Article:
Teachers. Sometimes, it seems we have few joys. Long class sessions lecturing on topics only we care about (example: my American Women’s Suffrage lecture Friday night, at the end of which a student asked, “what country are you talk about?”). Sleepless nights preparing for the next day’s class, meticulously scripting lesson plans and formulating thematic arcs to get to class in the morning and find that NO ONE did the homework. Policing during tests and catching cheaters; screaming over copying and plagiarism in take-home assignments; deciphering hieroglyphic student handwriting; finally memorizing the names of the one hundred students in the section on the last day of class. It’s too often thankless.
But as an English as a Second/Foreign Language (ES/FL) teacher, life can get extra punchy. I’ve taught in a variety of classrooms for the past eight years, from literacy-level refugee learners crowded around folding tables to pre-graduate international students writing 15-page research papers in air-conditioned university Smart Rooms. We’re expected to be expert linguists and grammarians, able to answer nearly any question that starts with “Why does English…” You have to be an academic & Anglophonic jack-of-all-trades, able to oscillate wildly between grammar classes in language school or vocabulary of biomedical technology in an English for Specific Purposes class. This is nicely illustrated by the two classes I taught in the past seven days. Last Saturday, with Burkinabe English teachers in the sun-scorched West African nation of Burkina Faso, I facilitated training on effectively using Communicative Language Teaching techniques in a large classroom of 60+ students. In another episode from the past week, I taught my Staff English class, which veered off course from my original topic of irregular past tense verbs and somehow arrived with me miming the various stages of childbirth in order to teach vocabulary words like “placenta” and “contractions.” It wasn’t pretty. My teaching never seems to be a very photogenic performance, evidenced by a photo taken at the Burkina English Teacher Association conference that my fellow Fellows and I presented at last week.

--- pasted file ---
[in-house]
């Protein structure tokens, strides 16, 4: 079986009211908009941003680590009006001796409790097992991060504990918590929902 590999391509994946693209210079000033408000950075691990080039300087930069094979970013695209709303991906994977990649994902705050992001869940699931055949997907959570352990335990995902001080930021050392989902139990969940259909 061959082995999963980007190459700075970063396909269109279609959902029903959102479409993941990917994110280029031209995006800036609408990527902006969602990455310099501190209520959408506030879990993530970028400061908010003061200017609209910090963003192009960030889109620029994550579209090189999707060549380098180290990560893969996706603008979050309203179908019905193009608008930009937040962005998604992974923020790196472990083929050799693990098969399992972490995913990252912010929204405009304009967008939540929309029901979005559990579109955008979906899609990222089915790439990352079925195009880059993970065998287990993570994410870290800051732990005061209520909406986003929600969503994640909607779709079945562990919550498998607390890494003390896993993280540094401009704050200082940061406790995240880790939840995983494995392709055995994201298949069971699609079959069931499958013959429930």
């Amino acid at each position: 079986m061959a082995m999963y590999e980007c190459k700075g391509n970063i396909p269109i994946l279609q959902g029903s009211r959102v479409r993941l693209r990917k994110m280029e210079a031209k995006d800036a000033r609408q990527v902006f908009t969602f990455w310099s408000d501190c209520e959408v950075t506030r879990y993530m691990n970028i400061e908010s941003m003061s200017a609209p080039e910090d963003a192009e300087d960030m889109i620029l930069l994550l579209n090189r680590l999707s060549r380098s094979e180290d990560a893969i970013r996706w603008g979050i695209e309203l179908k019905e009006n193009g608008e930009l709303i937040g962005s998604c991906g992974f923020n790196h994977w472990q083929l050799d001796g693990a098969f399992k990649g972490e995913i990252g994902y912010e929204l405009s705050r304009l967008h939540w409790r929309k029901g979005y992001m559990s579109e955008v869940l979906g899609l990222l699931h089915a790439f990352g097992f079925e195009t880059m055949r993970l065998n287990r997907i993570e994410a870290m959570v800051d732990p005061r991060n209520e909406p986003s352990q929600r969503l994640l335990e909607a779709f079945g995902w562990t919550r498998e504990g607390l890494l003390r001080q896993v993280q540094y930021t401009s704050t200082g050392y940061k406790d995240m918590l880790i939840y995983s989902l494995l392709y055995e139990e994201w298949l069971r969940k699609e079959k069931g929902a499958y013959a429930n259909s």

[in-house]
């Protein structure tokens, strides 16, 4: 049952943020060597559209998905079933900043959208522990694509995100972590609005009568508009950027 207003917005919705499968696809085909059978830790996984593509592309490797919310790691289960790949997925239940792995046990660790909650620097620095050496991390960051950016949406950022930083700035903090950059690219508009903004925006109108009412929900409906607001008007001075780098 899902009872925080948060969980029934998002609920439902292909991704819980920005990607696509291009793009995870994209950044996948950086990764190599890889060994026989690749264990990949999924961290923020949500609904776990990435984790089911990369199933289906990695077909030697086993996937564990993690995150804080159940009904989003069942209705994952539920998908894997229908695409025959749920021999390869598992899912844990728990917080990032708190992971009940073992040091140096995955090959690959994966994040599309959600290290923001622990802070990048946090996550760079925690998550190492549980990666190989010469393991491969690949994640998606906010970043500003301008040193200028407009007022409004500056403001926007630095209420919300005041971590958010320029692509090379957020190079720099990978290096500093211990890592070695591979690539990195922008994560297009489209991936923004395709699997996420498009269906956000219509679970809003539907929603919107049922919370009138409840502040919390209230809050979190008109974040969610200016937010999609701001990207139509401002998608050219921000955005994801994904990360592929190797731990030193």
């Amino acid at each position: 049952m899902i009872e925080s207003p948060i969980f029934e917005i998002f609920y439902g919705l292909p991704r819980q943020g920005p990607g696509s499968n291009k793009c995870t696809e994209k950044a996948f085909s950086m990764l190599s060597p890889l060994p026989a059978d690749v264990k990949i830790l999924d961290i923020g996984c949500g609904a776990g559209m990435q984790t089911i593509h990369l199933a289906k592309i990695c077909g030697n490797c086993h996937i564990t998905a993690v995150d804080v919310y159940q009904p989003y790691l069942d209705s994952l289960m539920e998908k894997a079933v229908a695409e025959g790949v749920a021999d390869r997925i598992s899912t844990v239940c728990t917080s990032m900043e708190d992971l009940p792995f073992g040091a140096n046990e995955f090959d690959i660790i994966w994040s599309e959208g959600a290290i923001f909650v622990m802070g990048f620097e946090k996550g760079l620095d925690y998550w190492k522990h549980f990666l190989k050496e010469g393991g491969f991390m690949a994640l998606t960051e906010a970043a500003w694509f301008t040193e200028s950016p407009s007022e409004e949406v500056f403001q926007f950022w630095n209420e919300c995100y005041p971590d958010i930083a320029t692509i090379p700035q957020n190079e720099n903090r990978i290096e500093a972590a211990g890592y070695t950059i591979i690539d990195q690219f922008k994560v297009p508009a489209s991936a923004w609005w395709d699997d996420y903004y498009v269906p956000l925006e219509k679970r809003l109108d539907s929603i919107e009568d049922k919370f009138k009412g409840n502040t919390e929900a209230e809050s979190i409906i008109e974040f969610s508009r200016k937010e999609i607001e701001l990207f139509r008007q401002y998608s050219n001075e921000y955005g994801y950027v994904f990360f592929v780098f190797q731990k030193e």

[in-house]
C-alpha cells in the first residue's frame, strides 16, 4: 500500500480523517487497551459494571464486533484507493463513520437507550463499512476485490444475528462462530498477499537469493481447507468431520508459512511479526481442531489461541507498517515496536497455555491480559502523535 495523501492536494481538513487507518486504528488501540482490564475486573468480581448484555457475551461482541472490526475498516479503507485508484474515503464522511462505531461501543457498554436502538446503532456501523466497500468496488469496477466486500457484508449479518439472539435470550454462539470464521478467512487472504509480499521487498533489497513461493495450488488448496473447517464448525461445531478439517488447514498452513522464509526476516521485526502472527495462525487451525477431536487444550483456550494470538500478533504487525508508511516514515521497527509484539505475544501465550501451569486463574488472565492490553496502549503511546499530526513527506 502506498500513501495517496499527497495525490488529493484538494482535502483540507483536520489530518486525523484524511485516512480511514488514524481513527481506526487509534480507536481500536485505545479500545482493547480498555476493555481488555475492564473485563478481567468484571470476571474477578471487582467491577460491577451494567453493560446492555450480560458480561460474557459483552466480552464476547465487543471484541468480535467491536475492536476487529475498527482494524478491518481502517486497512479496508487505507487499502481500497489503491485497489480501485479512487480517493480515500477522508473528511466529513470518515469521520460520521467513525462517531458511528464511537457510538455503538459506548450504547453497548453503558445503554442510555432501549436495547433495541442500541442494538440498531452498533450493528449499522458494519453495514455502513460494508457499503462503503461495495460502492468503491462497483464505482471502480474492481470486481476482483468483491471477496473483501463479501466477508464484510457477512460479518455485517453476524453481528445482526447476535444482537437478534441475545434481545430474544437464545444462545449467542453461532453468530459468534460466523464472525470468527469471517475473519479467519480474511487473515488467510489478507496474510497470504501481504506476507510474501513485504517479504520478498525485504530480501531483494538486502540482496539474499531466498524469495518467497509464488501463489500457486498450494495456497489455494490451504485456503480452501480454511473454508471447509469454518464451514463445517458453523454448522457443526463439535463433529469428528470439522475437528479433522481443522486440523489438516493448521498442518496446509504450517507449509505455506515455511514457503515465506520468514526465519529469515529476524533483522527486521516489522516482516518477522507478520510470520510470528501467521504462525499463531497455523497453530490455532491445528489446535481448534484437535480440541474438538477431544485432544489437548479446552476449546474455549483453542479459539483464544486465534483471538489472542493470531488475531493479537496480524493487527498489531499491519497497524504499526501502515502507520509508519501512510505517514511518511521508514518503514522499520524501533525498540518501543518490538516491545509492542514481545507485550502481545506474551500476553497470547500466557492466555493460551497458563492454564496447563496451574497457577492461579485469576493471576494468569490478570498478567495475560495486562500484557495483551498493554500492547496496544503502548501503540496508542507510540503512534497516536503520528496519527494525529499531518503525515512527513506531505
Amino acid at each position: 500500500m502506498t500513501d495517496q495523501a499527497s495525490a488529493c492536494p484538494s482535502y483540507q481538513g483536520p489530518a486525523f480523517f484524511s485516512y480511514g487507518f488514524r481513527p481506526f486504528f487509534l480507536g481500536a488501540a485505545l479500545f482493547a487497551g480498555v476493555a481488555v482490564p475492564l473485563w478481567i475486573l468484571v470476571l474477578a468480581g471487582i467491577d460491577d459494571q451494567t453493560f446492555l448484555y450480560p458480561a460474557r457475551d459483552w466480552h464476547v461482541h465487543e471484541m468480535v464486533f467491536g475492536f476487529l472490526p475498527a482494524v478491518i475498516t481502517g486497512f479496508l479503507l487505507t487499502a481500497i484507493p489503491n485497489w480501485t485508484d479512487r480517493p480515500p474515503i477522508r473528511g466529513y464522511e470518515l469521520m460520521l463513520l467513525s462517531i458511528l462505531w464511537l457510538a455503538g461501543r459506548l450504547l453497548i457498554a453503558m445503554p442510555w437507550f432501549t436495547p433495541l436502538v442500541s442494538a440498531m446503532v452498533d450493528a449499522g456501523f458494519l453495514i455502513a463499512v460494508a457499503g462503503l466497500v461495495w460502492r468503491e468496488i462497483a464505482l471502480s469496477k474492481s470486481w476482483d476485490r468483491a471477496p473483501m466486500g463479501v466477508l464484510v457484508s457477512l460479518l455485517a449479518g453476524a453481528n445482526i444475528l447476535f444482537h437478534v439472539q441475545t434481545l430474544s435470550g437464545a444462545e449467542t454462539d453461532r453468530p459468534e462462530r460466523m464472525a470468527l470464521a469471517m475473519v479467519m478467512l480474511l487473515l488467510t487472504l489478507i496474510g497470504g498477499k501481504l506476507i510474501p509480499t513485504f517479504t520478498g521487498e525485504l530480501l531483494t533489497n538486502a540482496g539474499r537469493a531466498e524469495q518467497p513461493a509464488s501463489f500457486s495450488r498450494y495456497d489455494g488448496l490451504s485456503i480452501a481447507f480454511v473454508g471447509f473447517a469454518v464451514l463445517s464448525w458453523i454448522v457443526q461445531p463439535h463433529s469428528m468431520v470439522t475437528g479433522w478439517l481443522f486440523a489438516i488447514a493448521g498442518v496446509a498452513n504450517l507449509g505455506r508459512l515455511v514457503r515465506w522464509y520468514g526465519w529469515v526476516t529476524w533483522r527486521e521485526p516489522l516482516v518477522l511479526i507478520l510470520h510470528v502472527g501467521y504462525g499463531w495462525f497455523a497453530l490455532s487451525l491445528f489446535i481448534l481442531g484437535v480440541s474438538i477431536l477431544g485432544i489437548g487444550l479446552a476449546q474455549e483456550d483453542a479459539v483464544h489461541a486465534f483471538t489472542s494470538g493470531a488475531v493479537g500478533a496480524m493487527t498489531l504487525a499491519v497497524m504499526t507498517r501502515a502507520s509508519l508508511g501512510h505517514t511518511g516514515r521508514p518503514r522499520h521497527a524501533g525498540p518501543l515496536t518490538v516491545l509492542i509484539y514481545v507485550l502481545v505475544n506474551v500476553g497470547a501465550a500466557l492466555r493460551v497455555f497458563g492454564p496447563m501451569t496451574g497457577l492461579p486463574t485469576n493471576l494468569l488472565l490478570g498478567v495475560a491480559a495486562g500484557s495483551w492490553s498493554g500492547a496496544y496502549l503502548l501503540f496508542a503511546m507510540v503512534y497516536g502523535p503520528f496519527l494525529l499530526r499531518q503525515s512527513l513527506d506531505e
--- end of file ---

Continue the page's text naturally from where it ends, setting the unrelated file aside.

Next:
English teaching typically requires full-facial commitment. You can’t half-ass “contractions.”
If you live in abroad from your English-speaking shelterland, most people who learn that you are an English teacher invariably follow up with one of a few remarks:
- Non-English speaker: “Can you teach me English?” (What, in the next five minutes?)
- Non-English speaker: “How can I improve my English?” (I call this the “doctor” question.)
- Native English Speaker: “Oh! Me too! I did a weekend course in Prague!” (That’s when my M.A. diploma starts to weep.)
- Person with Proper Job: “Why?” (I have no idea.)
Complaining aside, though, we have our fun. Language learners tend to provide a never-ending stream of linguistic concoctions that even T.S. Eliot on mushrooms couldn’t hallucinate into being. Like the student who replaced “organic” with “orgasmic” in a paper arguing against the use of aspartame. Don’t think for a second that I am an unfeeling, unkind Teacher Who Would Laugh Until She Sobbed in the face of that poor student, shaming s/he into never attempting to write in English again. That’s what teachers’ rooms are for. Protecting student dignity while allowing us, in secret, to decompress and fall on the floor laughing over these gems. It sounds cruel, but we all practice a form of it, right? Nurses complain about patients. Taxi drivers tell stories about drunkards falling face-first out of the car and into mud puddle. It’s a pressure release, a sort of game to help us teachers vent and prevent us from taking out our latent rage on our students.
All of that serves as an introduction to a related, but even more beloved game than “Find the ESLness in the Paper.” I call it “You REALLY Didn’t Do the Reading, Did You?” and, to be fair, it’s a game that doesn’t even require an ES/FL class. It just gets more fun this way.
For your viewing pleasure, I present some of the greatest moments in YRDDTRDY of my 2014 and 2015 sections of American Literature. My fellow English and ES/FL teachers, be warned. Ahead lie atrocities against literature. (Identities protected!)
Gatsby… man of “Scott Fig,” Egypt, South America, and Madrid.
WCW’s “Red Wheelbarrow” (glazed, sweet, cold): A poem about slaves that would walk like elephants in the rain from morning till evening.
Until next time, peace, love & YRDDTRDY from Musanze.